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With downtown move official, major donor is suing the Museum of Science and Industry

A lawsuit against the Museum of Science and Industry filed by a former board chairman and major donor is proceeding after museum officials decided to move near downtown Tampa.
A lawsuit against the Museum of Science and Industry filed by a former board chairman and major donor is proceeding after museum officials decided to move near downtown Tampa.
Published Apr. 23, 2016

TAMPA — The Museum of Science and Industry generated a lot of buzz this week after its leaders announced plans to move to downtown Tampa.

Don't count former museum board chairman Robert Lang among those celebrating the news.

The decision to close MOSI's existing facility in north Tampa means Lang will proceed with a lawsuit he filed against the museum over violating the terms of a $1.4 million donation he made to MOSI in 2004, he told the Tampa Bay Times.

Lang's lawsuit, filed in December, alleges that a move downtown would violate an agreement to name a wing of MOSI after his deceased wife, Whitney Lang, for at least 20 years. Under the agreed-upon terms, the wing was supposed to house and facilitate Head Start operations for early childhood learning programs.

The Lang Center for Learning would be a shell of itself in a smaller, downtown location, Lang said. He's seeking reimbursement of his donation.

"I sat on the board there for 22 years and I gave a lot of my heart and soul to MOSI," Lang said. "You have a new group of board members, new people running downtown, new commissioners, and all the new people want new things and they just dump the old things by the wayside, so that's where we are.

"I do think it's going to affect (the Lang Center)," he said. "And so I'm going to move forward with (the lawsuit)."

Lang's agreement with MOSI also promised $500,000 to the museum from his estate after he died.

In January, MOSI filed a motion for a stay, claiming Lang's lawsuit was premature because leaders had not decided to relocate.

But on Tuesday, MOSI's board of directors voted to take the first steps that would eventually close the museum's location near the University of South Florida and reopen near the development project of Tampa Bay Lightning owner Jeff Vinik and Cascade Investment.

Nothing is final. It will take a year for a task force that MOSI launched Tuesday to plan the move, and it will likely be at least three to five years before a new museum opens near downtown.

MOSI declined to speak about the specifics of the lawsuit, citing pending litigation. A hearing is set for May 24.

"We take our donor-restricted funds very, very seriously," said MOSI president and CEO Molly Demeulenaere. "We are continuing to work with Bob Lang and his attorney to come to an agreement."

Lang, 70, of Temple Terrace is the chief executive of Lang Environmental Inc. His family has a long connection to MOSI. He served as vice chairman of the MOSI board and was appointed chairman in 2008. His wife, Whitney Lang, was active at the museum until she died of cancer in 2003.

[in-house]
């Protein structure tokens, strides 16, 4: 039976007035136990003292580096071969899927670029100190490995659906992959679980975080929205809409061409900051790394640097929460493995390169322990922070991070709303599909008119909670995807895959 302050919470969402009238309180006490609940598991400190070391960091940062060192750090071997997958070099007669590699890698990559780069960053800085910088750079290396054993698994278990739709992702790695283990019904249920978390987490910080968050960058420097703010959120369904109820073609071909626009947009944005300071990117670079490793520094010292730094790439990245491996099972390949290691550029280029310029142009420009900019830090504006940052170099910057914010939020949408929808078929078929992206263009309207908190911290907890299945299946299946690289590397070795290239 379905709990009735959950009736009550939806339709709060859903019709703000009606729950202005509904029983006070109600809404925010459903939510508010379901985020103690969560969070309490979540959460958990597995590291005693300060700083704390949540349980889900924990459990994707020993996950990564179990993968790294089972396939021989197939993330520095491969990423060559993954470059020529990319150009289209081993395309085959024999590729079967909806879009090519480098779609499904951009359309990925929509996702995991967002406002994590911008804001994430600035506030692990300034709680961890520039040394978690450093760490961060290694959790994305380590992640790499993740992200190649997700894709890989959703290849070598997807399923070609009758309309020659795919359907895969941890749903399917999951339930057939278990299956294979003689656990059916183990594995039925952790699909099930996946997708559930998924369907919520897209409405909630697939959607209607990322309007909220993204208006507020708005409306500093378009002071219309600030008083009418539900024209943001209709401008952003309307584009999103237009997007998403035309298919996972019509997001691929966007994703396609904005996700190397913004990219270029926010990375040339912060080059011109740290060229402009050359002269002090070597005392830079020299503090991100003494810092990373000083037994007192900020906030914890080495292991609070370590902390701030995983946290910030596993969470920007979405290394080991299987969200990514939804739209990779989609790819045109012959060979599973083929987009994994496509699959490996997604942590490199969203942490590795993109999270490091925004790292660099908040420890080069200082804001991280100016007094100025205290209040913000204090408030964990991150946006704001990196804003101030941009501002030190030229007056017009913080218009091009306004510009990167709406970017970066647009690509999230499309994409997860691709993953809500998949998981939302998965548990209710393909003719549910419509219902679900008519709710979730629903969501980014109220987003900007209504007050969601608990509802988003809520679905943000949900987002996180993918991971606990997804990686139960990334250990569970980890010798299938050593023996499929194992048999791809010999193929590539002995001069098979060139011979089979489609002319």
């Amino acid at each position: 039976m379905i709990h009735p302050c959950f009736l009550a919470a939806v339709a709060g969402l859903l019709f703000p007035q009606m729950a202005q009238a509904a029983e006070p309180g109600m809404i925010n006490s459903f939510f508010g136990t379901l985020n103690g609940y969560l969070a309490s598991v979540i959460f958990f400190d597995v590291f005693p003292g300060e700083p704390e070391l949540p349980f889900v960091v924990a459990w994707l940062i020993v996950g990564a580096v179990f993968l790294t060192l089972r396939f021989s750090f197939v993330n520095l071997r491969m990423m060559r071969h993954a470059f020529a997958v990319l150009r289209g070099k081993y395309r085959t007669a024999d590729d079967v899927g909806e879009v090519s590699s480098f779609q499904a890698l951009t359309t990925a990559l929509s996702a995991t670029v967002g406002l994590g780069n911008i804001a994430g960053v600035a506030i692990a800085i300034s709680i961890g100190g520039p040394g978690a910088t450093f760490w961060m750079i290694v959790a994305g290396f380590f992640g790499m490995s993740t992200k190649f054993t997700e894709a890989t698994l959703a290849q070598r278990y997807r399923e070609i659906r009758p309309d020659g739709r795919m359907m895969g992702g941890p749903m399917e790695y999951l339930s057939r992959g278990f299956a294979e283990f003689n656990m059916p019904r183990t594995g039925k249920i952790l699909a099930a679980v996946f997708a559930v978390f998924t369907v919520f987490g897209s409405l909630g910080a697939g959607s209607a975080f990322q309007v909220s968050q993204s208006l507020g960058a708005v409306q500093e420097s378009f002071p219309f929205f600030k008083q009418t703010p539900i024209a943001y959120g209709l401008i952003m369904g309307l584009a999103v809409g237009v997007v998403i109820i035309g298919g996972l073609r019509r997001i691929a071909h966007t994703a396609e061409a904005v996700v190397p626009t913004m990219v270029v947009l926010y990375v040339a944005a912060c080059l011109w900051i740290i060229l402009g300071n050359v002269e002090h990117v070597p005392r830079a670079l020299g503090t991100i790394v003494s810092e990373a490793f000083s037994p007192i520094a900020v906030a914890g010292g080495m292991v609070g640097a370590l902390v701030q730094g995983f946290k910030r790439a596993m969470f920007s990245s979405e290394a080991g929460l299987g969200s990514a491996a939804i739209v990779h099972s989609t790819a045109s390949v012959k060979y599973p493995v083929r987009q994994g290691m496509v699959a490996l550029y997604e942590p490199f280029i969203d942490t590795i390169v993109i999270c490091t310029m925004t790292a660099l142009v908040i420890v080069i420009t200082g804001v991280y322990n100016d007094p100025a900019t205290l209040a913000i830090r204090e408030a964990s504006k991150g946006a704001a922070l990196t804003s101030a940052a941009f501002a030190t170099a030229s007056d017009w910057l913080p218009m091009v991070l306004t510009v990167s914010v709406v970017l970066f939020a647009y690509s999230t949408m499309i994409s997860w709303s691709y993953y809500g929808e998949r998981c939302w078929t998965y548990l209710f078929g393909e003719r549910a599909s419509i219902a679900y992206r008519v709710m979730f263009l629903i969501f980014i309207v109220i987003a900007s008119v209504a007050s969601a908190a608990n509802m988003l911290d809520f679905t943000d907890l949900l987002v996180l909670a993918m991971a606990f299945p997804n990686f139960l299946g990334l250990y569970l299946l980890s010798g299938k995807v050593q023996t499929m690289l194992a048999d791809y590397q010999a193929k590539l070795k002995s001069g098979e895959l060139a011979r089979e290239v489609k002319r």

He married his second wife at sunset atop the MOSI Imax Dome Theatre, he told the Tampa Tribune in 2008.

His son, Chris Lang, left MOSI's board in 2015 after serving as chair of the governance committee.

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Robert Lang is the only donor who has publicly complained about a move downtown. But during a presentation at Wednesday's Hillsborough County Commission meeting, it was hinted that there might be others.

"I know a number of the donors who have recognition at the existing building, and I understand some of their feelings," Commissioner Victor Crist said. "We're sensitive to that and we'll be able to work with (MOSI) and with them to ensure there is a smooth transition."

The commission, which has helped prop up the museum during its recent financial struggles, welcomed a move downtown and promised a new facility would be a nod to MOSI's heritage.

"We recognize the rich history, the foundation of the people who got it started," Commissioner Al Higginbotham said. "They will not be lost, they will not be overlooked or ignored in this next step."

Lang said he hasn't considered whether a move downtown would benefit the museum.

"I'm too far away to make any value judgment," he said. "The time I sat on the board there it was very much a working museum. We became the largest science center in the southeast and we did so many good things for so many people and helped so many kids who came through the museum."

As for others who made contributions to the museum, Lang said he hasn't heard from them about his lawsuit, but he noted MOSI opened its doors on Fowler Avenue three decades ago and many of the people who made it happen are no longer alive.

Said Lang: "Dead people don't speak."

Contact Steve Contorno at scontorno@tampabay.com. Follow @scontorno.